Thursday, March 15, 2012

"Choice" and the language of reform

I'm in D.C. this week, thinking ahead to the summer's SOS conference which will be held here in August. It's here, the scene of last summer's SOS March & Rally, that teachers, parents, students and community activists will gather to adopt an education platform that we can organize around at upcoming Democratic and Republic conventions.

So much of ed politics is based on the language of reform. I sure you've noticed the catch words and phrases that are thrown around by the corporate reform groups. It seems like their debasement of teachers and attacks on their union rights is always couched in, "it's all about the kids -- not the adults" rhetoric. It's as if the interests of children, their parents and teachers are somehow at odds. Every corporate reform group, it seems, has taken on a name like, Stand for Children, or Children First, or We Love Children, as if the adults who run these organizations weren't drawing fat salaries for themselves while they pour millions of dollars into grown-up politicians' political war chests in order to ensure legislation that favors privatization.

Another piece of corporate reform lingo comes wrapped in the word choice. It's become a buzzword behind school vouchers, privately-run charter schools, school segregation, and more recently, the so-called Parent Trigger, which gives a group of parents the power to close their neighborhood school and hand it over to a private (often for-profit) firms to essentially own and operate.

There's nothing wrong with choice, of course. Real democracy is all about a community's ability to make informed decisions about community life.

Schools will now get to "choose" ground beef or pink slime for their students.
But in my mind at least, there are two very different kinds of choice. One is a limited kind consumer choice, which we all enjoy -- the choice offered by marketeers -- say between smooth and chunky or caff and decaff. The other has more to do with power -- the ability of people to define phenomena themselves and make the important decisions that affect their lives and communities.

An example of the former was the announcement yesterday by the USDA, that schools will be able to choose between purchasing ground beef and pink slime (meat mixed with ammonia-treated filler).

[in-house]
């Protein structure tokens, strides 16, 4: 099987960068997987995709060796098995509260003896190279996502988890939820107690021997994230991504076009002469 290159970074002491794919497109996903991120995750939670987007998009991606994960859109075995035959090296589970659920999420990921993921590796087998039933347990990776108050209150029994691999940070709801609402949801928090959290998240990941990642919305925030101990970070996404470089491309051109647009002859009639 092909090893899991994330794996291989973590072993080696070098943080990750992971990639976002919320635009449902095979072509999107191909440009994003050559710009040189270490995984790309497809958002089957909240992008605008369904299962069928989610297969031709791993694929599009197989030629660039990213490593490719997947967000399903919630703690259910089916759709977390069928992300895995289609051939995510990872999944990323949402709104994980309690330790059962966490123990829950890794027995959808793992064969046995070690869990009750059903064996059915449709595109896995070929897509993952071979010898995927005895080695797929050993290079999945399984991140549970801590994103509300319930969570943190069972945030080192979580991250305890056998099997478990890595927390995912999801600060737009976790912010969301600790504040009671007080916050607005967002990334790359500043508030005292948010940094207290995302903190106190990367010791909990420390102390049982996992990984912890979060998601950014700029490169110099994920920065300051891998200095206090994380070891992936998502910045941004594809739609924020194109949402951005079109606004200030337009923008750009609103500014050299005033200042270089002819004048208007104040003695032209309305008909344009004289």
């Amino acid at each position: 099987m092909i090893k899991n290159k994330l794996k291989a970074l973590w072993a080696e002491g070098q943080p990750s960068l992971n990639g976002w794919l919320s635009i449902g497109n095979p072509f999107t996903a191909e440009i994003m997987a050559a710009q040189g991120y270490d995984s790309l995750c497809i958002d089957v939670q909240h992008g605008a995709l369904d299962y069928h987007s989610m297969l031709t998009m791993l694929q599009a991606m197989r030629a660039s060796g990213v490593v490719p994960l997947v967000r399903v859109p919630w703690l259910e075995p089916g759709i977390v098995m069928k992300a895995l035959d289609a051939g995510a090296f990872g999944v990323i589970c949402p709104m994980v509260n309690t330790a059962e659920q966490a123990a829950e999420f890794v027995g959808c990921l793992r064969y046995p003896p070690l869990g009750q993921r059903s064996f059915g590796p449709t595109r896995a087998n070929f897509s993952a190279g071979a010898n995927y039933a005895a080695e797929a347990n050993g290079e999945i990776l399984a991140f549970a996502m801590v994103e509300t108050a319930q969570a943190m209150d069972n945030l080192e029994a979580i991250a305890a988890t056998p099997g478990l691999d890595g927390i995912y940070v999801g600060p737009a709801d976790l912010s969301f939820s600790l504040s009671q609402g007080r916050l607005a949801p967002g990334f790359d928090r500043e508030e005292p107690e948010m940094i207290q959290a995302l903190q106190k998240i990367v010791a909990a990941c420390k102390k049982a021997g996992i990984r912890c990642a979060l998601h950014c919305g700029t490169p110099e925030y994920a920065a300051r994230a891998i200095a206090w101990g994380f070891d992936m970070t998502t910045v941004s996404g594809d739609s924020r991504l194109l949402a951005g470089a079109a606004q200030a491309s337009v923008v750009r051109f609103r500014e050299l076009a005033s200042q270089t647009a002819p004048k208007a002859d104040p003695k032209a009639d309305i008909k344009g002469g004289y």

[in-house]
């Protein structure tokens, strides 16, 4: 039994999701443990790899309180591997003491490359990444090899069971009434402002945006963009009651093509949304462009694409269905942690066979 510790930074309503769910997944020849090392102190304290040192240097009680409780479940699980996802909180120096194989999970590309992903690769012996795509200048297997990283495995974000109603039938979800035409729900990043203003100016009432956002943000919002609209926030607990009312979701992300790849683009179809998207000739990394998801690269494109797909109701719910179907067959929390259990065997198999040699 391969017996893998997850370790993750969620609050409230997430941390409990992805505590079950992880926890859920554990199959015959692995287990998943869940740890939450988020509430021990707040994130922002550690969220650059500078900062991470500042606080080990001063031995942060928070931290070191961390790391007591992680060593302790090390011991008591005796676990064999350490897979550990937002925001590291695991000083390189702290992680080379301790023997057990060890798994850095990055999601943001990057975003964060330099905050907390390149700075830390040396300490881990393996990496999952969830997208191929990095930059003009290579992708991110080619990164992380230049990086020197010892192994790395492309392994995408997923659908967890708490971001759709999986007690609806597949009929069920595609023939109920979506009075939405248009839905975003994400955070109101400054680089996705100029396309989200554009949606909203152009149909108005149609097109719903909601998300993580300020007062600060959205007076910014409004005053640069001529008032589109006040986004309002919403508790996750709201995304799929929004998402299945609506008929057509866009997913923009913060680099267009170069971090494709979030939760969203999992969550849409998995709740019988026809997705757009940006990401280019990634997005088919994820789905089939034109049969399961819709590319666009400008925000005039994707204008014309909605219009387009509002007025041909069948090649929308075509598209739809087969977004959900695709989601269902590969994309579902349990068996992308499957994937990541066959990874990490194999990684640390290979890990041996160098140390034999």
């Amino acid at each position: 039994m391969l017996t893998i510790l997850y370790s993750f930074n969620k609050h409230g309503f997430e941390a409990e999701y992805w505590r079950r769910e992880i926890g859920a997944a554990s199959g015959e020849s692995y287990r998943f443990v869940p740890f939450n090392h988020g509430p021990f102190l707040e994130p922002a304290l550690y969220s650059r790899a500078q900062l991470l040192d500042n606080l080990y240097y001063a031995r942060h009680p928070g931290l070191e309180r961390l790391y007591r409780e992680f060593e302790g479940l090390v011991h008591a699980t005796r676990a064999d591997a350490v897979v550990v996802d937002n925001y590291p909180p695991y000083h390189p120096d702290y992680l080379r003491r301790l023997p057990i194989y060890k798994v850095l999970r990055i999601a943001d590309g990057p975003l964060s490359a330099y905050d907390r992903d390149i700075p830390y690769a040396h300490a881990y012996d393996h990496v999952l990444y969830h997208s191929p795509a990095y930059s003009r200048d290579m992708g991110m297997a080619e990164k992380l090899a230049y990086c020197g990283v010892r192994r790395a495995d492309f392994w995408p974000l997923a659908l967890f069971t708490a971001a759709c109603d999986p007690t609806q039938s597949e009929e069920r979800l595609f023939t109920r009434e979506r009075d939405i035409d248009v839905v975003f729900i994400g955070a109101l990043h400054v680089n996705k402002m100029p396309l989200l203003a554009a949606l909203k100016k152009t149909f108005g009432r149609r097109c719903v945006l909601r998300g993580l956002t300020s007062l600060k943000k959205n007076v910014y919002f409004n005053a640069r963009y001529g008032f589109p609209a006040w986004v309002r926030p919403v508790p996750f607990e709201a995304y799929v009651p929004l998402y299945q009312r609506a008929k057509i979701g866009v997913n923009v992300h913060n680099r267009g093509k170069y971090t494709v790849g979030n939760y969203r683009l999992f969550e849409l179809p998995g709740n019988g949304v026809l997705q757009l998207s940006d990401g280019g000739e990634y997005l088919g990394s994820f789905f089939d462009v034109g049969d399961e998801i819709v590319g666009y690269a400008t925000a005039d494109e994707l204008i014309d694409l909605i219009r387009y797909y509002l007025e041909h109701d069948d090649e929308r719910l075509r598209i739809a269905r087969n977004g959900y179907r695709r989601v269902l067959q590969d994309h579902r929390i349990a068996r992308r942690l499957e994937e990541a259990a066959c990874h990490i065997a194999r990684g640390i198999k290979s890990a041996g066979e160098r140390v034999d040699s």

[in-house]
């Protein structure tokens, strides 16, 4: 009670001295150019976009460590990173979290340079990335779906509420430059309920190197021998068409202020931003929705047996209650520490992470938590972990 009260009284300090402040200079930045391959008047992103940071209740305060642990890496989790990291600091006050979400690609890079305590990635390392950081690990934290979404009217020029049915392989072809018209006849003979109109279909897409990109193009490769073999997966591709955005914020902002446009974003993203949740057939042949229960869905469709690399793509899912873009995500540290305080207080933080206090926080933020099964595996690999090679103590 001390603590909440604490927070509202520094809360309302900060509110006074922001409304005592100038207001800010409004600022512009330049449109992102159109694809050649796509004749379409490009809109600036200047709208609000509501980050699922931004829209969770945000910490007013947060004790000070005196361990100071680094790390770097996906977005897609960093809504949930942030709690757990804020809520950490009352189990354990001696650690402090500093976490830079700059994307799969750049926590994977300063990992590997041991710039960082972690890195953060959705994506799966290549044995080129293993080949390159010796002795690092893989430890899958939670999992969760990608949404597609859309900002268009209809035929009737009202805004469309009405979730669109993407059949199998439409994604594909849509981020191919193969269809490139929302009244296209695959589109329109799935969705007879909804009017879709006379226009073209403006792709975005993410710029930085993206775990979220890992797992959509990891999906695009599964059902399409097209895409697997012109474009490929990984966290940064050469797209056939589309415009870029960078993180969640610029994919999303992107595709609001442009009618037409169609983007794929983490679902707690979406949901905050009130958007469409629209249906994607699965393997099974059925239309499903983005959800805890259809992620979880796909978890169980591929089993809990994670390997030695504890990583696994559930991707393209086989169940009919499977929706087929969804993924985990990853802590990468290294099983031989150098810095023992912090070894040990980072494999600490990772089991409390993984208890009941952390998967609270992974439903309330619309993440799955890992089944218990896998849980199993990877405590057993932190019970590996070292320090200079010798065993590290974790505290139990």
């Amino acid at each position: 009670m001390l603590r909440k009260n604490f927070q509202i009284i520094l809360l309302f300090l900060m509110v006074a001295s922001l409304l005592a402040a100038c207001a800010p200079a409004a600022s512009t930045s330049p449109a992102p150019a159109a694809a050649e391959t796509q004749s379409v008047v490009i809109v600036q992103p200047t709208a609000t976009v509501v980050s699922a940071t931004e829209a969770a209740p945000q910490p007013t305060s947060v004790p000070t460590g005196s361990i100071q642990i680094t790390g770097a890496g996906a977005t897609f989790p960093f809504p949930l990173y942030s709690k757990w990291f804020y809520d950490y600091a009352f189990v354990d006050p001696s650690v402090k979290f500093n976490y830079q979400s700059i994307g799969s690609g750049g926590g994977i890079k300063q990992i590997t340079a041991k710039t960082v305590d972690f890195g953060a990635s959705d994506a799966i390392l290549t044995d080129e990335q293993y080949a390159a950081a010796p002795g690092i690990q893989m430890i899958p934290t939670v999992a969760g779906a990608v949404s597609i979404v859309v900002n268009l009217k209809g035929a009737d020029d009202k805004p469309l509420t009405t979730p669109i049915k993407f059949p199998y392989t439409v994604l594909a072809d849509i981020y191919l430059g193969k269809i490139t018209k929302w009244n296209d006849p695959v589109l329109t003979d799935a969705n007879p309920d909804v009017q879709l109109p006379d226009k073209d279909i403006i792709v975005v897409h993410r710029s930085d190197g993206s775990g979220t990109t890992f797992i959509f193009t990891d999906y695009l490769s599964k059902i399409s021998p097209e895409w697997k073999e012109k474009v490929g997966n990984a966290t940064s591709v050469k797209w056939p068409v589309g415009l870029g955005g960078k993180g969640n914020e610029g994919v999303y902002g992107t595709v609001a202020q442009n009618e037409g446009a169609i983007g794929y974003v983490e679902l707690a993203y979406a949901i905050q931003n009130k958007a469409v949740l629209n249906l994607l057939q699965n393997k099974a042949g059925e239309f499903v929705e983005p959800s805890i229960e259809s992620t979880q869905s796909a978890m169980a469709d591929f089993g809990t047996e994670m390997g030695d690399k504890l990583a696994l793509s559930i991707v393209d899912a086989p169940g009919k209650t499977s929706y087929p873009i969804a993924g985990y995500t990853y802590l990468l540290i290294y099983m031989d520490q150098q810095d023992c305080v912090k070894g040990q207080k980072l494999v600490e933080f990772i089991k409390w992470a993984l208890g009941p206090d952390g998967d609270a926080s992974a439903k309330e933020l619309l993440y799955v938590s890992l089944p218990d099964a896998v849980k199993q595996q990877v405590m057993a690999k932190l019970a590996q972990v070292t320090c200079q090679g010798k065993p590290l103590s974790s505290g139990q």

A USDA official with knowledge of the decision says the agency wanted to be transparent and school districts wanted choices. The official spoke to The Associated Press on condition of anonymity ahead of the official announcement. The USDA buys about a fifth of the food served in schools. -- AP Wire.
Remember, it's all about the kids.

An example of the latter is the choices made by teachers in classrooms every day about what's most worthwhile for students to know and experience. These decisions are the heart and soul of democratic education. But with corporate reform, increasingly these decisions are being taken out of the hands of educators and left to corporate school operators or the power philanthropists to make.

Public space in general is being eroded with the selling off of public entities and with that, public decision-making. Powerful conservative forces are pushing for less regulation over corporations and their products, and more teacher evaluation based entirely or largely on student test scores. The result in schools is the overall weakening of the teaching profession and the dis-empowerment of teachers, parents and communities over their schools. The New York Times reports that teacher morale is at a 20-year low.
Many of the teachers also report that their schools have been hit with budget cuts, often resulting in layoffs, the loss of important enrichment courses and lags in technological capability in classrooms. The dissatisfaction was across the board, though worse in urban schools and those with large minority populations, the survey found.
Another good reason for us to show up in D.C. this summer.

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